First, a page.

Shiels left to pinch himself as Northern Ireland make history
Manager justly proud as squad made up largely of part-time players qualify for Euro 2022
Northern Ireland women celebrate their qualification for the 2022 European Championships following their victory over Ukraine in the play-off second leg at Seaview Stadium, Belfast. Photograph: William Cherry/Pressye/Inpho
The congratulations poured forth from members of the Republic of Ireland squad on Tuesday night after events at Seaview where Northern Ireland earned qualification for their first ever major tournament, the celebrations at the full-time whistle of the very lovely and joyous kind.
Much and all as they might have been chuffed for Kenny Shiels’ team, though, the Republic’s players wouldn’t have been human if there wasn’t a touch of the envious neighbours about them.
After all, the team that NI beat in the two-legged play-off was the very same one that, ultimately, ended the Republic’s hopes of reaching the play-offs for next year’s finals in England, Ukraine’s 1-0 win in Kiev last October, courtesy of a calamitous Irish own goal, resulting in the mother of all missed opportunities.
Under Shiels’ guidance, though, NI have taken every opportunity presented to them in a six-match winning run that saw them beat Wales to second place in their group and then get the better of Ukraine home and away.
And they came through those play-offs without eight injured players, four of whom would have been certain starters, severely limiting Shiels’ options when they were already limited enough.
Fifteen of his 23-strong squad are part-time players in local football, none of them playing a competitive game since their league ended in December. The other eight play in England, but just four are with top flight clubs – and only two of those, Simone Magill at Everton and Rebecca Holloway at Birmingham City, are getting regular football.
Add in the fact that NI were the 32nd seeded team out of the 48 attempting to qualify for Euro 2022, are ranked 49th in the world, 26 places below Ukraine, and have now taken one of the 16 Euro finals spots, then Shiels and his players’ achievement is pretty remarkable.
For the Derry man, it’s just the latest chapter in a story that, by now, would need several volumes to tell.
When the 64-year-old was appointed to the job in May 2019, an eyebrow or two was raised, his only involvement of note in the women’s game until then a spell with Crusaders Strikers when they played in the Uefa Cup back in 2003.
Having played his whole career with Northern Irish clubs, he took on his first managerial challenge in 1987. It wasn’t quite a salubrious one.
“I took over a village team called Upperlands. It wasn’t even a football village but I went into that job as if I was taking over Manchester United,” he said.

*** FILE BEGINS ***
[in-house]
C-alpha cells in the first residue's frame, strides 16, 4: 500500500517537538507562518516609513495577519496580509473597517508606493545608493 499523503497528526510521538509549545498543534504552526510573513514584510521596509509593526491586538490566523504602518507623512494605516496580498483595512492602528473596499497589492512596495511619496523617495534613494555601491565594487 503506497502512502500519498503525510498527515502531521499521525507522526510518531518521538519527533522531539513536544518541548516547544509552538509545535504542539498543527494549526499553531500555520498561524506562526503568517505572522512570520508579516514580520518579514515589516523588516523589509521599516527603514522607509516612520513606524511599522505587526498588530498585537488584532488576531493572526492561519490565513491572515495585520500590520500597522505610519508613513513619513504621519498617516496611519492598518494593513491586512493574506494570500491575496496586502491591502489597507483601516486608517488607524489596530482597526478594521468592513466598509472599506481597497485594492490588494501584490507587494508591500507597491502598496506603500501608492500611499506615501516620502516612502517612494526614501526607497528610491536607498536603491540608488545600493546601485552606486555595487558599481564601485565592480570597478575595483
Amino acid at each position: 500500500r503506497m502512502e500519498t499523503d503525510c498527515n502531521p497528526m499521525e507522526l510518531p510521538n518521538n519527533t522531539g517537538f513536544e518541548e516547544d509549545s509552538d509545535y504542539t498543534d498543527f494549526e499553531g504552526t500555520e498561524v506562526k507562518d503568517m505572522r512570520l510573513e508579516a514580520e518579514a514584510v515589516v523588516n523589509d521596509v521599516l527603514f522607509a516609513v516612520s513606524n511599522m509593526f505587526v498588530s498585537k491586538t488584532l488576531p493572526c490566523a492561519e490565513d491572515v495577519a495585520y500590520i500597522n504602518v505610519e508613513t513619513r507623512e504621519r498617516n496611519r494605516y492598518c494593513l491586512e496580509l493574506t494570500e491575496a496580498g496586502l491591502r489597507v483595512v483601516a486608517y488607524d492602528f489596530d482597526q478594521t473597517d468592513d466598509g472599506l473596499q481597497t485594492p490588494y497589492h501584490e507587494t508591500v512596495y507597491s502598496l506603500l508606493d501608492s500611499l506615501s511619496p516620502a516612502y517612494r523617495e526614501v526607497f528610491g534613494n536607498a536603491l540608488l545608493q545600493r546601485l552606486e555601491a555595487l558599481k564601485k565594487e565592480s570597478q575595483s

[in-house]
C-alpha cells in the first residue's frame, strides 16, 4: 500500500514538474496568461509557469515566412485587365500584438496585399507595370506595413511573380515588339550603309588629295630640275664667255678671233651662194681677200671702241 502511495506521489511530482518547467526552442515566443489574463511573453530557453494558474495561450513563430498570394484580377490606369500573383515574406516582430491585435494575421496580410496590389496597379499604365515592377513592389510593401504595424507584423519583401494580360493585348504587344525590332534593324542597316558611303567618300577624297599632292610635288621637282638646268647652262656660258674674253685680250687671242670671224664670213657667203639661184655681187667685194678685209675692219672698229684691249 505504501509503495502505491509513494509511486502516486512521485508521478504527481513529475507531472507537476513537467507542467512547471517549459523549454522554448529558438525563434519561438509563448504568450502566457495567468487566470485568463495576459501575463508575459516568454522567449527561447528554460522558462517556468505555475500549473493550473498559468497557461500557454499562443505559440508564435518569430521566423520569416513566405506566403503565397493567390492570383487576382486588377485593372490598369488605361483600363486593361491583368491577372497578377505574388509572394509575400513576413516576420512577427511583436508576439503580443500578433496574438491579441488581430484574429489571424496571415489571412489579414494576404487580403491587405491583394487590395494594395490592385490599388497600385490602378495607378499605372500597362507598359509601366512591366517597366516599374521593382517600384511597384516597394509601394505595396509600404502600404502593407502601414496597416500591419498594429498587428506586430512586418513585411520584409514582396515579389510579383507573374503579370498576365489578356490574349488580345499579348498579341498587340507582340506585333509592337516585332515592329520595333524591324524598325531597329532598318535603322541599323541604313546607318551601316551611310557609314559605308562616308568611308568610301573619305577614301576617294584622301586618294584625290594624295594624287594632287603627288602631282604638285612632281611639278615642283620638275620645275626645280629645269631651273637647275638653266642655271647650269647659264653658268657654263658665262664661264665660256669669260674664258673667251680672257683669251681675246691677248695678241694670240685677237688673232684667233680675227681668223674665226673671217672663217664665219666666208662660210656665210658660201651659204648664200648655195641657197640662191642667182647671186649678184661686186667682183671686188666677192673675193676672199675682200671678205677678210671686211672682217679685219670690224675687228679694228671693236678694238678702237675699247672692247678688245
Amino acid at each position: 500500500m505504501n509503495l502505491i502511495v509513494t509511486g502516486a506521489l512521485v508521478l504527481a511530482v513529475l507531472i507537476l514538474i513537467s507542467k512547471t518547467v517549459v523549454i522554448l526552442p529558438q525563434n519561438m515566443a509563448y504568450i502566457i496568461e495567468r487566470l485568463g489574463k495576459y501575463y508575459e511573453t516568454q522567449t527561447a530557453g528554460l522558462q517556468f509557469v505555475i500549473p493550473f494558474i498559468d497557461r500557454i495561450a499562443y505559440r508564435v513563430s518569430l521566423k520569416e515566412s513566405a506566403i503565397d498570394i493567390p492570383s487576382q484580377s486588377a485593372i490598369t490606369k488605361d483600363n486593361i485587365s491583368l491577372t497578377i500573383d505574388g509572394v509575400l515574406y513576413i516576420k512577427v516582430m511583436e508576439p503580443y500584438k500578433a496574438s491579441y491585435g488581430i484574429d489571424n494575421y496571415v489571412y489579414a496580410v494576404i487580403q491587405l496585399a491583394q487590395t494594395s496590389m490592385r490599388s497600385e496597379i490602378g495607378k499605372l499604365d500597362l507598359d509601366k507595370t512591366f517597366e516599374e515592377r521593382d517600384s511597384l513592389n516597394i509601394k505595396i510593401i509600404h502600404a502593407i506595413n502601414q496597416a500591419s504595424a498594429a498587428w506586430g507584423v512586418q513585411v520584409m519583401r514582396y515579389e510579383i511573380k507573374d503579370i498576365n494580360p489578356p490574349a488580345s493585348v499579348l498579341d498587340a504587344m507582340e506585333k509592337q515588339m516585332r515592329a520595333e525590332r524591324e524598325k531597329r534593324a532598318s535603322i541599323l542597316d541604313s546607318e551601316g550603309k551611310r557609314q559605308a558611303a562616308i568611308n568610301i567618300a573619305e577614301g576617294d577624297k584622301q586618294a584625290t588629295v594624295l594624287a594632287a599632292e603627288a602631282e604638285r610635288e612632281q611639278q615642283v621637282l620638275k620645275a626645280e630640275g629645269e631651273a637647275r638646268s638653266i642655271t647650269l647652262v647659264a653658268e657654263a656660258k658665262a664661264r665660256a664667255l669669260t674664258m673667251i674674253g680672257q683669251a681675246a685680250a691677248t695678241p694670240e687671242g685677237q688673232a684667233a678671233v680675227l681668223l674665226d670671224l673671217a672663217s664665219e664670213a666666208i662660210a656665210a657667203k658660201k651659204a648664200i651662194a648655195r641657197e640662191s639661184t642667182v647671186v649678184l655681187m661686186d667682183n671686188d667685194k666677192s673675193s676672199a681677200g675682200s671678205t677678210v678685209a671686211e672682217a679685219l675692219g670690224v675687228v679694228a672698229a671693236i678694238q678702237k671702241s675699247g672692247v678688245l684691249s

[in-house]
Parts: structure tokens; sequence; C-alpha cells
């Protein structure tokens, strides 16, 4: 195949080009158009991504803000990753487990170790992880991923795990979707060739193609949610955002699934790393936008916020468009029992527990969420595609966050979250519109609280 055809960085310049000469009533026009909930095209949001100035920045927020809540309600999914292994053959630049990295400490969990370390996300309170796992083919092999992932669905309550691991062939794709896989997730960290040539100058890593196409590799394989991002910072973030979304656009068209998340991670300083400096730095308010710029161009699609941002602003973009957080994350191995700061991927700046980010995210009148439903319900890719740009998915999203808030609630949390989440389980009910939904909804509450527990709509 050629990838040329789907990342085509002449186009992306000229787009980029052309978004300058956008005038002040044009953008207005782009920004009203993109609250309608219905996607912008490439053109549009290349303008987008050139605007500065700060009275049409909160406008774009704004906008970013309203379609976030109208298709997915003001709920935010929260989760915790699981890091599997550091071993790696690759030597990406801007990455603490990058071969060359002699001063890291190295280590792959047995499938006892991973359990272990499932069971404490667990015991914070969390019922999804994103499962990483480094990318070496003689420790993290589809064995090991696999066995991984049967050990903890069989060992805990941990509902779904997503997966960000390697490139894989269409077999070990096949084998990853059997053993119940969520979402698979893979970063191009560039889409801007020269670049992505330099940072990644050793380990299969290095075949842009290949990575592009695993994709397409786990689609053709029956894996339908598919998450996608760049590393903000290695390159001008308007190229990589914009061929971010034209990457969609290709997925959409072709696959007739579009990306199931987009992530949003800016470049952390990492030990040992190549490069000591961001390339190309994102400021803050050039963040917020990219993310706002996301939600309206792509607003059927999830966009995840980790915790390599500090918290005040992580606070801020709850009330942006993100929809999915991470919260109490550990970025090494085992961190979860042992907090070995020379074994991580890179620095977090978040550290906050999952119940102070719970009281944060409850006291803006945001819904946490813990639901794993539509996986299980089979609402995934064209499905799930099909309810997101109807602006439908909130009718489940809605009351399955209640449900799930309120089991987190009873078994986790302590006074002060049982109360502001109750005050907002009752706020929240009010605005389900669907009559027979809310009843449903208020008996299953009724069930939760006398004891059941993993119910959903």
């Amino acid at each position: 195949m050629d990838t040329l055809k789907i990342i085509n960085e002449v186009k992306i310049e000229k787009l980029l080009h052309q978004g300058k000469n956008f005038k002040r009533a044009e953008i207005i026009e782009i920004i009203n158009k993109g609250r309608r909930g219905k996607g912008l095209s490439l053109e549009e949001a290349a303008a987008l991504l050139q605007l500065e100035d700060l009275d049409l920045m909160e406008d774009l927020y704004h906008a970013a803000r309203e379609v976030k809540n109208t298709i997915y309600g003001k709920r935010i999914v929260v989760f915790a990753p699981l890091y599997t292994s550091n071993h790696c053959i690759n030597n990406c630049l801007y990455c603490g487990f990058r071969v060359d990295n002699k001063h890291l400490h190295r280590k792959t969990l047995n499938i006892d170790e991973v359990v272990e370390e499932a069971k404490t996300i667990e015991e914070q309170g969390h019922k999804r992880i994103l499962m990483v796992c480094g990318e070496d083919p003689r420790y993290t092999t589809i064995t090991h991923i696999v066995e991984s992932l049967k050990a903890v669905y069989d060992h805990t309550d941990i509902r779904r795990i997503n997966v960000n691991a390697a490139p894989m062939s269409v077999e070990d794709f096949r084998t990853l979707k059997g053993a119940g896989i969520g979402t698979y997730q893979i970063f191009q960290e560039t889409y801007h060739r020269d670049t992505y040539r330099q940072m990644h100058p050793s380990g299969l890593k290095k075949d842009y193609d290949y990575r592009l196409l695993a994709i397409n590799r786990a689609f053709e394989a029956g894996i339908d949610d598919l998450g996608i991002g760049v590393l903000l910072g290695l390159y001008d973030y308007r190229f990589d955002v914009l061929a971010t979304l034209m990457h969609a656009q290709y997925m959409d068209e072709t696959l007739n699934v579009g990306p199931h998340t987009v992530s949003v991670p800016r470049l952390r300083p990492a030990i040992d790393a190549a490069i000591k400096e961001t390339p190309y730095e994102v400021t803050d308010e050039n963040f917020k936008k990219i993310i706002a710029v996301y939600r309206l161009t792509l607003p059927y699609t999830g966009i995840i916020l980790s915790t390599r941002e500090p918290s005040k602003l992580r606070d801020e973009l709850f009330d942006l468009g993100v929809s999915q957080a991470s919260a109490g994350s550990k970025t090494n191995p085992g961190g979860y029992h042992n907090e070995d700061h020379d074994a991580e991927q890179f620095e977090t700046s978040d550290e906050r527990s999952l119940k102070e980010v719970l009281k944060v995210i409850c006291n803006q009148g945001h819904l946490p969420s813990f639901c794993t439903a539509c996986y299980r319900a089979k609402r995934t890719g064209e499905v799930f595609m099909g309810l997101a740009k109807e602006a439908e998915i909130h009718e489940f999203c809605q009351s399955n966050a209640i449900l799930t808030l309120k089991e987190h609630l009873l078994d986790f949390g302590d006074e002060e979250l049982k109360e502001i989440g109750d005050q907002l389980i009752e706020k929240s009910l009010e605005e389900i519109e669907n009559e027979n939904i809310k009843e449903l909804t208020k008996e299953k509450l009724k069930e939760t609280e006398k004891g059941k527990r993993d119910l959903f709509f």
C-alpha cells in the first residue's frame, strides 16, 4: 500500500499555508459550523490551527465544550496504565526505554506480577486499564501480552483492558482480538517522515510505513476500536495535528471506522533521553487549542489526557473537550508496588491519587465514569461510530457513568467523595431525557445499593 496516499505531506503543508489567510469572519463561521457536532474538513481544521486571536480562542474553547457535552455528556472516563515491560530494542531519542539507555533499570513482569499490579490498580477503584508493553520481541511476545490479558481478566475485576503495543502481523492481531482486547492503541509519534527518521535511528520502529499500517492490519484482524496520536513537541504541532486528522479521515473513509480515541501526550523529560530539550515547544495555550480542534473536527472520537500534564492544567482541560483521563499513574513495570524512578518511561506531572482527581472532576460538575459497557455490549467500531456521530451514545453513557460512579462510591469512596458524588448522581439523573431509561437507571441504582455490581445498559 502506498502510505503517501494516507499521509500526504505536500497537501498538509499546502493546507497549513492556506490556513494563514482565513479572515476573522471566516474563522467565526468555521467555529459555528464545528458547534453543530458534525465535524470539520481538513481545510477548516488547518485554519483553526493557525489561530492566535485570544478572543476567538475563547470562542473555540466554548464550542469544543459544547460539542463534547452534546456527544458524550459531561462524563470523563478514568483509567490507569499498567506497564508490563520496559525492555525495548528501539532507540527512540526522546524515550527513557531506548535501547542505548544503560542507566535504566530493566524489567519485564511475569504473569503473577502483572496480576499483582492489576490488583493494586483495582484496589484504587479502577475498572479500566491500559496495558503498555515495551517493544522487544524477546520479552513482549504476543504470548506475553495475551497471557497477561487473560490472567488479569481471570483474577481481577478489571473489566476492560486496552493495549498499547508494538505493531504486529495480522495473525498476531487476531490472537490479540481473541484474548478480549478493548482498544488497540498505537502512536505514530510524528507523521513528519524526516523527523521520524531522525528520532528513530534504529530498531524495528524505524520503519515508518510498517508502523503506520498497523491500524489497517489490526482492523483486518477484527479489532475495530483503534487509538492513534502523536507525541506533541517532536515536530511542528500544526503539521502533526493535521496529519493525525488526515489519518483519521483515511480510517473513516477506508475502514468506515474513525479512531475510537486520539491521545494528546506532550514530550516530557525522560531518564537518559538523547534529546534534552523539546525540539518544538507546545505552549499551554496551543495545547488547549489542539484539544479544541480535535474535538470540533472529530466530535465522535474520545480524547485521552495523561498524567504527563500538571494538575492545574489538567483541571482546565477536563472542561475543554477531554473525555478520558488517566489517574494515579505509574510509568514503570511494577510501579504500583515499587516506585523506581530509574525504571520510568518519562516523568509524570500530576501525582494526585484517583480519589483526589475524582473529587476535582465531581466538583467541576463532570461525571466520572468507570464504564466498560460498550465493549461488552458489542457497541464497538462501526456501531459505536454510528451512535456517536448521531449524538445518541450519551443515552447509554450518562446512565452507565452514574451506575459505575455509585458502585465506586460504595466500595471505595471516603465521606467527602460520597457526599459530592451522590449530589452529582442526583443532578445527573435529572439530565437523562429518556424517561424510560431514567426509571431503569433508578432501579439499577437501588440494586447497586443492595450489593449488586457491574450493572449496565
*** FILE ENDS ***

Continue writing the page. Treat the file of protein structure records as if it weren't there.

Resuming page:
“Guys with beer bellies from around the village became fit and we went and won the Constitution Cup.”
(Upperlands, incidentally is also where his wife Gwen is from, football doing the match-making: “We got together after I saw her play ladies’ football – what a left foot!”).
From there, his travels took him to a host of clubs in Northern Ireland, a spell as the head of youth development at Tranmere Rovers, a shift as Northern Ireland under-17 coach, two stints in Scotland (with Kilmarnock and Morton), three years with Derry City, with three months in charge of BEC Tero Sasana of Thailand squeezed in.
And along the way, there’s rarely been a dull moment, Shiels never shy about expressing his opinions, feather-ruffling, or letting rip – whether the targets be officials, opposing managers or players, the media, whatever.
For instance in 2016: “International football’s not what it used to be. There’s no pride in it any more because you could have a pint of Guinness and play for Ireland. It doesn’t interest me one bit. The Republic of Ireland are England reserves and Northern Ireland are England’s reserves’ reserves. It’s diabolical. I’ve no time for it all.”
How well did that go down with James McClean? Guess. (“He should be viewed as a comedian!”).
A fascinating man, though, he has a degree in psychology from Warwick University (“but Alex Ferguson has a Masters in it – he maybe just doesn’t have the piece of paper”) and loves his music with a passion (he’s a devotee of the late singer-songwriter John Prine – “I was lucky enough to meet him once, in Donegal, though I was quite inebriated”).
In an interview with The Scotsman back in 2012, he quoted a Prine song when referencing the bleakest passage in his family’s history when, in 1990, his brother Dave, whose wife had given birth to their son Stephen just a month before, was shot dead by the IRA – who later apologised, saying it was a case of “mistaken identity”.
“Have I drawn strength from what happened? I’m not sure. Football can be an emotional rollercoaster and maybe when things go wrong you do say, ‘well, this could be worse’– because once upon a time it was. As the song says, “you carry those bruises to remind you wherever you go”.”
The rollercoaster reached its peak point for Shiels on Tuesday night. There will have been those who scoffed at his career trajectory when he took on this job, at a point when the team appeared to be going nowhere fast.
Such were his emotions after the game, you’d a notion this meant as much to him as any of his achievements, stretching all the way back to the days he managed the Upperlands beer bellies to the Constitution Cup.